Star summary: 

3-- for good plot, ok characters & writing. No moral confusion, though no real moral lessons, either.

Septimus is trying to take his place as the youngest son of the Heap family, and the Apprentice to the intimidating Extra-Ordinary Wizard. Jenna is learning what it means to be the Princess. The Heap family has greatly changed; Silas & Sarah now live in the Castle along with Jenna, and are trying very hard to learn to manage the huge empty building, left bare and sad after 10 years occupation by the Custodian Army. Nicko is a Apprenticed to a boat-builder and lives by the Harbor. Sam, Jo-jo, Edd & Erik have decided to stay on in the Forest at "Camp Heap." Septimus lives in the Wizard Tower under Marcia's supervision. Marcia is still wearing her purple python pointy shoes. That leaves Simon... unfortunately he returns just as the book begins, bent on getting back at the twerpy younger brother who was offered the Apprenticeship he'd >long desired. He kidnaps Jenna, despite having grown up with her as his beloved little sister; to him she is now the one responsible for ruining his life and the cozy family life he once had. When none of the grown-ups believe that he would do such a thing, Septimus & Nicko set off to find her (To her credit, Marcia's judgment was impaired by the Shadow dogging her every step.). Their journey takes them all over the Forest (meeting the Wendron Witches as well as their grandfather-turned-tree), the Port and the Marshes, and escaping wolverines, carnivorous trees, land Wurms, Darke Magyk and a jealous older brother. Septimus manages to hatch a dragon (Spit Fyre) amidst all the action, and Jenna's DragonBoat is gravely injured. It seems DomDaniel is once again behind the trouble, the old sinner who keeps coming back from the dead. When Jenna & Septimus finally outsmart him, Marcia is delivered from her Shadow, and Septimus comes in possession of the ancient Flyte charm, which enables him to do something Wizards had long forgotten how to do: fly. Despite all this, Septimus' satisfaction at the story's conclusion comes from one fact: Simon finally has acknowledged him as a brother, even if only in hate.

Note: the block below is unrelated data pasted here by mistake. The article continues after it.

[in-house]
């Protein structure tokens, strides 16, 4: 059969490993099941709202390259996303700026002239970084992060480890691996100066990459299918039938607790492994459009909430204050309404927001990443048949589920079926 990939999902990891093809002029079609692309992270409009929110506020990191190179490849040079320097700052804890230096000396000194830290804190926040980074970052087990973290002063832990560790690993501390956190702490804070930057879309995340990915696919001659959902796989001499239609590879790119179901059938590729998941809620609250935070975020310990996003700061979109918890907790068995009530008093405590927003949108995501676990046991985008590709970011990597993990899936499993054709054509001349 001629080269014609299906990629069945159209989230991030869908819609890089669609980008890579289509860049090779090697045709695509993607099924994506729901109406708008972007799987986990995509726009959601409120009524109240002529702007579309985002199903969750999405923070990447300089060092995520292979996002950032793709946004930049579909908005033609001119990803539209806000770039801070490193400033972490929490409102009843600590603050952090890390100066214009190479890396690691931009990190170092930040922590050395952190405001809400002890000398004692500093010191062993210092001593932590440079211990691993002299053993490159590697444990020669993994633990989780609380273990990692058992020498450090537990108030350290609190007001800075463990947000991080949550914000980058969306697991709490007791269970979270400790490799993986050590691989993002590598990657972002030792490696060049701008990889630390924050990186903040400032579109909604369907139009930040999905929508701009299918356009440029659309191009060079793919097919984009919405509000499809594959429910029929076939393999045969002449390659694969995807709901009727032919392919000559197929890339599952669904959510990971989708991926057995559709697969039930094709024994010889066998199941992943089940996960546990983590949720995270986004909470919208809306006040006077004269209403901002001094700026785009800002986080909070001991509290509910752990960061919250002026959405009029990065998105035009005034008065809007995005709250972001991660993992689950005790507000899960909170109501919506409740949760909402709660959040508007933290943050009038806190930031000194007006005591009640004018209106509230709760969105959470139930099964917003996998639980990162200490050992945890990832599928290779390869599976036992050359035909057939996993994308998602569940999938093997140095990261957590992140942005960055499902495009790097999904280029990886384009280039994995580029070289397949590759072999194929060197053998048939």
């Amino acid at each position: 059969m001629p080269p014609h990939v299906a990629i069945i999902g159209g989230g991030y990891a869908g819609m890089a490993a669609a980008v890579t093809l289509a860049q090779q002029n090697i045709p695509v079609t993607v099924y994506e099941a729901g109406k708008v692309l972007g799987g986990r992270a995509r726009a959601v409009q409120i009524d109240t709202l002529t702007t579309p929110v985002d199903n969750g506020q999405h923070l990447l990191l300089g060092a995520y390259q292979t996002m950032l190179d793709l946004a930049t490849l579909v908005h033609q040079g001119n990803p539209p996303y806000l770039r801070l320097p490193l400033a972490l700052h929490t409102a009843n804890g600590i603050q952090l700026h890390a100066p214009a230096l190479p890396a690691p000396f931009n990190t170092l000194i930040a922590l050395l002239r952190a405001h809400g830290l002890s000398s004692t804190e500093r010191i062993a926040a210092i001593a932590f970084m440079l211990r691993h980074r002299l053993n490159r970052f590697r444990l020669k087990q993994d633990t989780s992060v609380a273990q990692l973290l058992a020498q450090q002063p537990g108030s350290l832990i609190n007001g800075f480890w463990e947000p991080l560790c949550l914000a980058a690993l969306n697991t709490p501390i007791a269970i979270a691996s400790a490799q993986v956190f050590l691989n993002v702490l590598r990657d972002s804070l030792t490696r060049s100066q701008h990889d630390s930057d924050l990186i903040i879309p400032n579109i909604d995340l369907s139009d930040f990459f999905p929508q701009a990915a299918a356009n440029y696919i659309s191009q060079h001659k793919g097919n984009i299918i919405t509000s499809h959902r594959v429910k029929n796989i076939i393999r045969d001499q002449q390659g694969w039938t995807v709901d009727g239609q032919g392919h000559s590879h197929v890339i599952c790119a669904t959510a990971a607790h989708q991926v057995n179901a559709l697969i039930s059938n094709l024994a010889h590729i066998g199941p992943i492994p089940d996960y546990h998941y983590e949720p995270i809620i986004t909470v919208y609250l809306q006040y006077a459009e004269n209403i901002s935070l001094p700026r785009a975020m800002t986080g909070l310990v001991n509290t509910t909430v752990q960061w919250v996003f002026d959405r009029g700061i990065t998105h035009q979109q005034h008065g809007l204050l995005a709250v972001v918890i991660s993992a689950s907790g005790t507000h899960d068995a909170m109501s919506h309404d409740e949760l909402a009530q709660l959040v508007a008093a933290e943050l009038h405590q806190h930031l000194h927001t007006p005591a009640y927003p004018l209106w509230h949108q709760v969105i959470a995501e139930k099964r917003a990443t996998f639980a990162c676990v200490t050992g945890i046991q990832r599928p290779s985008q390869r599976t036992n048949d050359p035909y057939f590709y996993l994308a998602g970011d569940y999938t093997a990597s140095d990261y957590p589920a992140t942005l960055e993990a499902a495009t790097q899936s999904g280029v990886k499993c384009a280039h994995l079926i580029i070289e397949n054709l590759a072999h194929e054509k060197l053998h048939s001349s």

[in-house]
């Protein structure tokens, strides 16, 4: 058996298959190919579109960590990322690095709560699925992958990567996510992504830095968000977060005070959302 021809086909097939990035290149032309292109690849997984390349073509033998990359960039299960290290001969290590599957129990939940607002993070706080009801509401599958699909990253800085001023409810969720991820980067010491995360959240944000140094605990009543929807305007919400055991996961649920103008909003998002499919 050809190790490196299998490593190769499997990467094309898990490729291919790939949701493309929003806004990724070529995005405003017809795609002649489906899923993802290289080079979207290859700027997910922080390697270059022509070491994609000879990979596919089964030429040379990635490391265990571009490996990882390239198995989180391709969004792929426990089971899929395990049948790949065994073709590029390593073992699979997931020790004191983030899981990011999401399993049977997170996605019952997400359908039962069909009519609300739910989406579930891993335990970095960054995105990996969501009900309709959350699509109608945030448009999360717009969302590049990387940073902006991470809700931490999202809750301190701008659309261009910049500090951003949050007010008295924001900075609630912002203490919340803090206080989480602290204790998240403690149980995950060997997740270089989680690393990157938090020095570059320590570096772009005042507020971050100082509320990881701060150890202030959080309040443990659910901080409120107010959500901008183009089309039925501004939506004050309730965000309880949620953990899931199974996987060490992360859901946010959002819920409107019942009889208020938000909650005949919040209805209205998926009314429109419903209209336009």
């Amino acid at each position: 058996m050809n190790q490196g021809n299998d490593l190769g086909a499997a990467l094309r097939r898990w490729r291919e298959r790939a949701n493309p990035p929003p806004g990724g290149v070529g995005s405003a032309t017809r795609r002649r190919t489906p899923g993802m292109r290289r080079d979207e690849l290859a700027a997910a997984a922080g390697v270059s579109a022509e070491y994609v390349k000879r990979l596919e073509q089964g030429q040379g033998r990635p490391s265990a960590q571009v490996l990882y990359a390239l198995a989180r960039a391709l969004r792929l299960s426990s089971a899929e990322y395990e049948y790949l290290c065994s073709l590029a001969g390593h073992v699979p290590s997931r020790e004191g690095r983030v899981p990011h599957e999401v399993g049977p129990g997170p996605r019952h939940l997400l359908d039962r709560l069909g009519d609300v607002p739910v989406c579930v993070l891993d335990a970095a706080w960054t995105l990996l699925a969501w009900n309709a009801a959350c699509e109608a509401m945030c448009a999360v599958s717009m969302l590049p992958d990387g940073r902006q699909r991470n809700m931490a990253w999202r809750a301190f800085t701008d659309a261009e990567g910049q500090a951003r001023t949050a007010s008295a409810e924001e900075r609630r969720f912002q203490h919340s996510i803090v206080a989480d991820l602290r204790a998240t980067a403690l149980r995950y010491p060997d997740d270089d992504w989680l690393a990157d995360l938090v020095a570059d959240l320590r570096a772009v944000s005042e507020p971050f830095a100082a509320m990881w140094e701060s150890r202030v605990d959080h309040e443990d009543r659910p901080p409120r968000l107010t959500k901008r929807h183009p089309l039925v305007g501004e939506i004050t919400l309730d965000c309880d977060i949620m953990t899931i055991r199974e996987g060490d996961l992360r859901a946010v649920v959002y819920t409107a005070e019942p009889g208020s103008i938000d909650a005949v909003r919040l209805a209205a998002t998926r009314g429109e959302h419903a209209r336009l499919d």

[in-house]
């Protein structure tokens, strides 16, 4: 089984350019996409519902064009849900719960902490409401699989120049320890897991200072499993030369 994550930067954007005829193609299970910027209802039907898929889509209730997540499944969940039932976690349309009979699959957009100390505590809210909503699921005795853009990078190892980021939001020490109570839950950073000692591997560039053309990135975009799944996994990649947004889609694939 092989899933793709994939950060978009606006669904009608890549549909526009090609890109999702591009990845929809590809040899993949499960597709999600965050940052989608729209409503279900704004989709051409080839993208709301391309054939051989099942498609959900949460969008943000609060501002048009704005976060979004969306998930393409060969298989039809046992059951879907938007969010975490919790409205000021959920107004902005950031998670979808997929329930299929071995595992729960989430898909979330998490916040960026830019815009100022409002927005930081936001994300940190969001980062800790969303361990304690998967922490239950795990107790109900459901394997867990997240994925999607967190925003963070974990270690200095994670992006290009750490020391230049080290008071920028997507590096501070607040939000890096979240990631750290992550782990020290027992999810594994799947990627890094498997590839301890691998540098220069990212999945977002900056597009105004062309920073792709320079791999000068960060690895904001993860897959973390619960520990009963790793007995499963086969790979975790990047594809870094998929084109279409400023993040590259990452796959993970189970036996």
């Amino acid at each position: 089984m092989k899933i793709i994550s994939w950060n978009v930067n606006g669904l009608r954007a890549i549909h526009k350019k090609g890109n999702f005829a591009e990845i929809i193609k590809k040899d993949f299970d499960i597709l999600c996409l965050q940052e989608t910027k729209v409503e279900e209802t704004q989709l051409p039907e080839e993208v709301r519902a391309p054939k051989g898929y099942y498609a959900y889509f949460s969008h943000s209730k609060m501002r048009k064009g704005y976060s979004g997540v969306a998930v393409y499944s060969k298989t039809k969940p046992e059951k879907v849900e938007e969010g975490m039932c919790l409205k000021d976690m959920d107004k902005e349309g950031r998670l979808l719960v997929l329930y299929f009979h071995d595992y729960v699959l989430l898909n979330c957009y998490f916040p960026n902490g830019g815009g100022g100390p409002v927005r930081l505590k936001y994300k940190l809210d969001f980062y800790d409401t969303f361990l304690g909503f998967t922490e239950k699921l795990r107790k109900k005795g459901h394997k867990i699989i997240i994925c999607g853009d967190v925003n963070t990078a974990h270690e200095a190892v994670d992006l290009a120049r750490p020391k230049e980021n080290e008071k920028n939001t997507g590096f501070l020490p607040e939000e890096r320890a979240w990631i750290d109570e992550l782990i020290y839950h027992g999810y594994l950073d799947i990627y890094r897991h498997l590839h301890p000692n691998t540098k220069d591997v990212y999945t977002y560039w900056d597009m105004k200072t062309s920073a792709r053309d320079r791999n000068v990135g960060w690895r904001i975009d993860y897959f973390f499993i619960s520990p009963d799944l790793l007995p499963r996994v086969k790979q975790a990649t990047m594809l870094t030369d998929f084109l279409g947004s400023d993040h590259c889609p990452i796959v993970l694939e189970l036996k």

I went into Book 2 with high hopes. I truly enjoyed Magyk, which garnered a "3" on my site, and as series often get better as the writer hits her stride, I hoped to see this one surpass its predecessor. I was both disappointed and encouraged. This book again has an engaging plot with more character development (as was lacking in the first book), however it did no better in terms of narrative improvement or insight (still no wise quotable words, nor life lessons to be learned) and I found myself to be quite disappointed where the author took several characters, that is to say, nowhere. The four middle Heap brothers are nearly out of the picture, undistinguishable from each other and Forest-wild. Merrin, who as DomDaniel's ex-apprentice had such potential, is a sullen, angry boy whom Aunt Zelda doesn't know how to befriend at all. The adults in the story could all be replaced with ostriches-- in denial, and completely unhelpful to their children.

Cautions? oodles of scary monsters whom some kids will find deliciously slimy, and others will find disturbingly chilling; the practices of the Young Army (the Do-or-Dies); the idea that a brother could be so malicious towards his own siblings in a quest for revenge.